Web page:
January 18, 2008
Tuition hikes and complaints about illegal behavior on the part of financial aid officials and student lenders have put the pressure on colleges to dip into their endowment funds. With new reports showing that endowment returns are on the rise, these pressures are likely to increase.
According to the Chronicle of Higher Education, a recently released statement by Commonfund, an endowment manager for more than 1,900 colleges and nonprofit organizations, has shown that returns were averaging 16.9 percent in 2007, up from 10.6 percent the previous year.
Unlike one-time student scholarships, endowments are used to annually award money to college students. These funds are kept intact by investing the original donation and using the returns to provide students with yearly scholarships.
News of funding bounty is likely to prompt legislators to put additional pressure on schools with large endowment funds. Wealthy colleges, some of which are said to have accumulated endowments in excess of $1 billion, are being criticized for keeping their money locked up during a time when student debt is at an all-time high.
The problem with spending more, argue schools, is a strict endowment use policy. Many scholarship providers donate money on the condition that it be used only to assist a designated group of students. For example, a donor may choose to set up an endowment for the sole purpose of helping female students who play croquet, major in English and have a GPA above 3.5 (okay, maybe that’s a bit of a stretch). Point being, schools are legally bound to award scholarships to students that meet particular requirements.
It's hard to argue with that, but perhaps legislators can do something about the whole "legally-bound" part.
January 21, 2008
The Financial Service Centers of America, Inc. (FiSCA) is sponsoring a scholarship for high school seniors who are ready to head off to college—with money in their pockets. Since 1986, this organization has been representing financial service centers from around the country and helping them with the regulations and politics of financial aid.
FiSCA will award scholarships to at least two students from each of five geographic regions in the U.S. The essay requirement is pretty short and straightforward, 100 words max about a person or event that has influenced the student’s life. After completing the essay, students will need to fill out a two-page application and send in their transcript along with two letters of recommendation to the regional administrator. That’s it!
1. At least ten grants of $2,000 or more.
1. Applicants must be U.S. citizens, national residents or permanent residents. 2. Applicants must be high school seniors. 3. Applicants may not be children or grandchildren of FiSCA employees, officers or owners.
Applications must be postmarked by April 3, 2008
1. A completed application 2. An essay of no more than 100 words about a person or event that has influenced the student 3. A transcript that includes first-semester senior grades and test scores 4. Two letters of recommendation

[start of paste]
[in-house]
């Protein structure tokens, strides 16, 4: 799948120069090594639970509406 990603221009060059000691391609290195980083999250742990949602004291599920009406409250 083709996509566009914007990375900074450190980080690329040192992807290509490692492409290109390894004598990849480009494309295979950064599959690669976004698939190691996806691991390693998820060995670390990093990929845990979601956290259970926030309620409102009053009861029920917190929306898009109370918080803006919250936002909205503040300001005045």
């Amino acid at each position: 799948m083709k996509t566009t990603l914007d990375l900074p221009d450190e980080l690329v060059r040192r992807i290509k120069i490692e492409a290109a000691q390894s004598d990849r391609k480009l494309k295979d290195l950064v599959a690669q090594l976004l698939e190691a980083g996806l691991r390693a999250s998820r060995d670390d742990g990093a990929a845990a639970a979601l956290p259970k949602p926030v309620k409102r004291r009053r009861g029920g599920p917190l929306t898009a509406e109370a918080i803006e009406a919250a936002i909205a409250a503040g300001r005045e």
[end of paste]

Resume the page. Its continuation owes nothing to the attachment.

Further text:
Further details, including information about applying for the award and contacting the scholarship provider, can be found by conducting a free scholarship search. Once a student has completed the search, this scholarship will appear in their "My Scholarships" section--provided the student is eligible.
January 25, 2008
Your shot at winning the lottery is not particularly high, but playing is so easy that it’s simply irresistible. Though students should not hinge their entire financial futures on luck alone, lottery scholarships are a fun and easy way to supplement one's scholarship search. Plus, someone has to win. Maybe it'll be you. But before you go lottery crazy, familiarize yourself with the options, and get the facts on lottery scholarships and lottery-funded scholarships (there is a difference).
Lottery Scholarships: There are two kinds of lottery scholarships, ones that are state-sponsored and ones that are sponsored by outside providers, usually businesses. Company-funded lottery scholarships, also known as sweepstakes, pretty much embody what comes to mind when one hears the word “lottery”. Most people are eligible, and the application process is pretty easy; sometimes contact information is the only requirement. Unlike regular lotteries, you don’t have to pay to play. If paying is a requirement, don’t apply; more than enough charge-free awards are available.
Once the entries are in and the lottery deadline passes, the sponsoring company will choose an applicant at random—think computer generations rather than spinning spheres with name ballots. If you’re wearing your lucky socks on selection day, you just might win.
Lottery-Funded Scholarships: Another type of lottery scholarship is the state-sponsored, lottery-funded one. These scholarship prizes are paid for by the big, jackpot of $50 million, kinds of lotteries. A number of states have adopted programs wherein a portion of the revenues received from lottery tickets are used for education programs (both scholarships and school contributions). Not all states participate yet, but it’s quite possible that more will jump on the bandwagon. Tennessee, New Mexico, Maryland, Georgia, Florida, Louisiana, New York, South Carolina, Missouri and West Virginia are among those sponsoring lottery-funded scholarship programs.